Toto and Inax are the most important Japanese ceramic sanitaryware producers, with sanitaryware production plants in Japan but also established sanitaryware manufacturing plants worldwide. Toto’s Atlanta, USA plant is considered as the most advanced sanitaryware manufacturing plant in the world.

Inax Corp. has made a rapid and significant contribution to helping the victims of the 11 March 2011 earthquake and tsunami through the donation of emergency materials, including windows, tents for temporary accommodations and materials for improving sanitary conditions.

According to Ceramic World-Web, Inax suffered no damage to its plants although a number of showrooms and warehouses located in the north of the country were seriously damaged. Business activities located in the affected areas have been suspended to save energy and assure the safety of employees, who are working to provide aid to the rest of the population.

Mexican ceramics

Mexico is an important producer of sanitaryware especially from the Monterrey area. Major ceramics companies in Mexico include Ideal Standard, Kohler, Lamosa, Vilbomex, Orion, Cato, Procemex, Confort Elegante, Anfora, Toto, Nacesa, Cermosa, Cegomex, Desarrollos Ceramicsos and Helvex.

Helvex is investing in the central state of Guanajuato to start up its new plant to build sinks and other bathroom equipment with a capacity producing 150,000 products per month.

Toto started a new plant in 2008 in Monterrey. Toto Sanitarios de Mexico produces high quality toilets, basins and pedestals mainly for the US market. Vitromex manufactures and sells ceramic sanitaryware, ceramic floor/wall tiles and accessories for bathrooms. It is now recognised as one of North America’s most important companies for the production and sales of ceramic floor and sanitary ware.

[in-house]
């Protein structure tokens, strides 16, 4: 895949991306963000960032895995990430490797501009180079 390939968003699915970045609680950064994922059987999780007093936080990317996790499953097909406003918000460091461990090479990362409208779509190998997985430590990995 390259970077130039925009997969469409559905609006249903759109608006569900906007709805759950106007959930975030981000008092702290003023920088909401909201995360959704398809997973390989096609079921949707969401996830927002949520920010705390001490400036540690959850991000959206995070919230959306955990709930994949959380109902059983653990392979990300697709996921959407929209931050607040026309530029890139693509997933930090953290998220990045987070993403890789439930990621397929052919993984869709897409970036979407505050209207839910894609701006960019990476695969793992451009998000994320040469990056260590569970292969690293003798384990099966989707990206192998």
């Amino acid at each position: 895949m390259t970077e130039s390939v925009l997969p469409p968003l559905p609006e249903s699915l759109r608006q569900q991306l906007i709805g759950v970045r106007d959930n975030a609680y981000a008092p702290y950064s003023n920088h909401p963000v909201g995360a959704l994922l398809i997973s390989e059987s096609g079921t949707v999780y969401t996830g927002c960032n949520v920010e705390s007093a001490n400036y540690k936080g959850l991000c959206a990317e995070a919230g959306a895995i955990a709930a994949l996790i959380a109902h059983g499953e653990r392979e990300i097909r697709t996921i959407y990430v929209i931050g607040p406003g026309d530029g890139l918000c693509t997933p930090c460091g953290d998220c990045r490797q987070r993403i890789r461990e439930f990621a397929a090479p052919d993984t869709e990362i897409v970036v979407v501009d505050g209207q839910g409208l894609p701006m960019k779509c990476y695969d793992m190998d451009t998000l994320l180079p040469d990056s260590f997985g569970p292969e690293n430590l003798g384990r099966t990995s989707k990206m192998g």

Thailand

Karat Sanitaryware was established in 1983 with production facilities for bathroom fixtures. In 2002, Karat became part of Kohler and changed its name to Kohler (Thailand) Public Co. Ltd.

Today, Kohler Thailand has production facilities in Kang Khoi district, Saraburi with multiple world-class vitreous china factories, making the company one of the largest sanitaryware manufacturers in Asia.

Products are sold under three brands: Kohler, Karat and Englefield. Clay from the Imerys Ranong deposits (kaolinised granites) are sold to Karat and are characterised by their very high casting rates owing to the presence of halloysite and kaolinite.

Middle East

A fast developing country based in UAE is RAK Ceramics. The publicly-listed RAK Ceramics is currently the world’s largest manufacturer of ceramic and porcelain tiles accounting for more than $1bn global sales annually.

The company’s global production of tiles exceeds 360,000 sqm and 12,000 pieces of sanitaryware per day from its state-of-the-art manufacturing plants in the UAE, China, Sudan, Bangladesh and India.

RAK Ceramics has two modern bathware plants which produce over 2.5m. ppa. They are manufactured with the latest technologies including a high-pressure casting bench and robot-spraying equipment which gives each piece of bathware an even finish. RAK also has 10 medium pressure casting plants for production of wash basins, pedestals, cisterns, lids and accessories.

The latest Italian technology for production includes computerised kilns and for manufacturing ABS seat covers and acrylic bath. Fire clay models are also produced using modern technology.

China the world leader

Chinese sanitaryware production has increased from 7.32m. pieces (mpcs) in 1984 to 174.1 mpcs in 2011. The production and exports from 1997 to 2010 are shown in Figure 2.

Production growth slowed down from 2007 to 2009 due to the global financial situation, but production in 2010 increased again. Exports as a percentage of production from 1997 to 2010 are shown in Figure 4.

Since 2006 exports in mpcs have stayed much the same but as a percentage of production have decreased from 41.94% in 2006 to 31.47% in 2010. The total Chinese export value in 2008 was $817.5m. decreasing in 2009 to $667.6m. with the average unit price dropping from $14.51 to $12.42 per piece. Decreasing exports are also due to growing Chinese domestic demand and growth in the economy; this trend is expected to continue.